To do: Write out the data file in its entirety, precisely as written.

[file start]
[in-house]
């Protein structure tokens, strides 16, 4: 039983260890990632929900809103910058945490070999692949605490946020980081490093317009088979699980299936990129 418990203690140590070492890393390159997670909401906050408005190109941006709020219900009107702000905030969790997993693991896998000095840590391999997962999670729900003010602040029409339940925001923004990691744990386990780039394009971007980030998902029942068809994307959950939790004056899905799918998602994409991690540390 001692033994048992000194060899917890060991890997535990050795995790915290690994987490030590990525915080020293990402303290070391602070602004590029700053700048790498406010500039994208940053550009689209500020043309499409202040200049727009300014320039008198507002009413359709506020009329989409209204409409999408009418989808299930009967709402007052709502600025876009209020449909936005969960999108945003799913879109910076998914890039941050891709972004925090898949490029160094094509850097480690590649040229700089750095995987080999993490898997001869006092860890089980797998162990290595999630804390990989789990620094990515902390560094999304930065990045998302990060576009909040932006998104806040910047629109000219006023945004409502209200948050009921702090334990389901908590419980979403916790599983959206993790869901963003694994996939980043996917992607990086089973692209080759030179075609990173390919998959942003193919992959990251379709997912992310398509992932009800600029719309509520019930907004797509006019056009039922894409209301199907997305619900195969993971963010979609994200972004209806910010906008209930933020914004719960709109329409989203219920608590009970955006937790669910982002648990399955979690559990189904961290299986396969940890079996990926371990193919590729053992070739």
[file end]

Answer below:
[in-house]
């Protein structure tokens, strides 16, 4: 039983260890990632929900809103910058945490070999692949605490946020980081490093317009088979699980299936990129 418990203690140590070492890393390159997670909401906050408005190109941006709020219900009107702000905030969790997993693991896998000095840590391999997962999670729900003010602040029409339940925001923004990691744990386990780039394009971007980030998902029942068809994307959950939790004056899905799918998602994409991690540390 001692033994048992000194060899917890060991890997535990050795995790915290690994987490030590990525915080020293990402303290070391602070602004590029700053700048790498406010500039994208940053550009689209500020043309499409202040200049727009300014320039008198507002009413359709506020009329989409209204409409999408009418989808299930009967709402007052709502600025876009209020449909936005969960999108945003799913879109910076998914890039941050891709972004925090898949490029160094094509850097480690590649040229700089750095995987080999993490898997001869006092860890089980797998162990290595999630804390990989789990620094990515902390560094999304930065990045998302990060576009909040932006998104806040910047629109000219006023945004409502209200948050009921702090334990389901908590419980979403916790599983959206993790869901963003694994996939980043996917992607990086089973692209080759030179075609990173390919998959942003193919992959990251379709997912992310398509992932009800600029719309509520019930907004797509006019056009039922894409209301199907997305619900195969993971963010979609994200972004209806910010906008209930933020914004719960709109329409989203219920608590009970955006937790669910982002648990399955979690559990189904961290299986396969940890079996990926371990193919590729053992070739």